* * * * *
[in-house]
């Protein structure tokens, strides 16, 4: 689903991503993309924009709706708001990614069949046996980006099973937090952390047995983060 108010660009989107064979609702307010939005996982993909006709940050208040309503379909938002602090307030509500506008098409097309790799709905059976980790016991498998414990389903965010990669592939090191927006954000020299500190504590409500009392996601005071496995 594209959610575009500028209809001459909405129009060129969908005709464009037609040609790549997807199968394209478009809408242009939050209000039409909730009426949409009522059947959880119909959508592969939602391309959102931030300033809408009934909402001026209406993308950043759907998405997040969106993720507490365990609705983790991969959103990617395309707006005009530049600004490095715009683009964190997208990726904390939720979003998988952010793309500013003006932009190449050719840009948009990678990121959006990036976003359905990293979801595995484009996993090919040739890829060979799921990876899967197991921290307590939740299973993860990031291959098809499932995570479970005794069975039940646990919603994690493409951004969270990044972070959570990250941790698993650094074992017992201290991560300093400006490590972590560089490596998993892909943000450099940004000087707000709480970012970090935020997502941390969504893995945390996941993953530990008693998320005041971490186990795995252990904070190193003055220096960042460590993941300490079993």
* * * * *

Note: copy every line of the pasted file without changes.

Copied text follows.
[in-house]
């Protein structure tokens, strides 16, 4: 689903991503993309924009709706708001990614069949046996980006099973937090952390047995983060 108010660009989107064979609702307010939005996982993909006709940050208040309503379909938002602090307030509500506008098409097309790799709905059976980790016991498998414990389903965010990669592939090191927006954000020299500190504590409500009392996601005071496995 594209959610575009500028209809001459909405129009060129969908005709464009037609040609790549997807199968394209478009809408242009939050209000039409909730009426949409009522059947959880119909959508592969939602391309959102931030300033809408009934909402001026209406993308950043759907998405997040969106993720507490365990609705983790991969959103990617395309707006005009530049600004490095715009683009964190997208990726904390939720979003998988952010793309500013003006932009190449050719840009948009990678990121959006990036976003359905990293979801595995484009996993090919040739890829060979799921990876899967197991921290307590939740299973993860990031291959098809499932995570479970005794069975039940646990919603994690493409951004969270990044972070959570990250941790698993650094074992017992201290991560300093400006490590972590560089490596998993892909943000450099940004000087707000709480970012970090935020997502941390969504893995945390996941993953530990008693998320005041971490186990795995252990904070190193003055220096960042460590993941300490079993």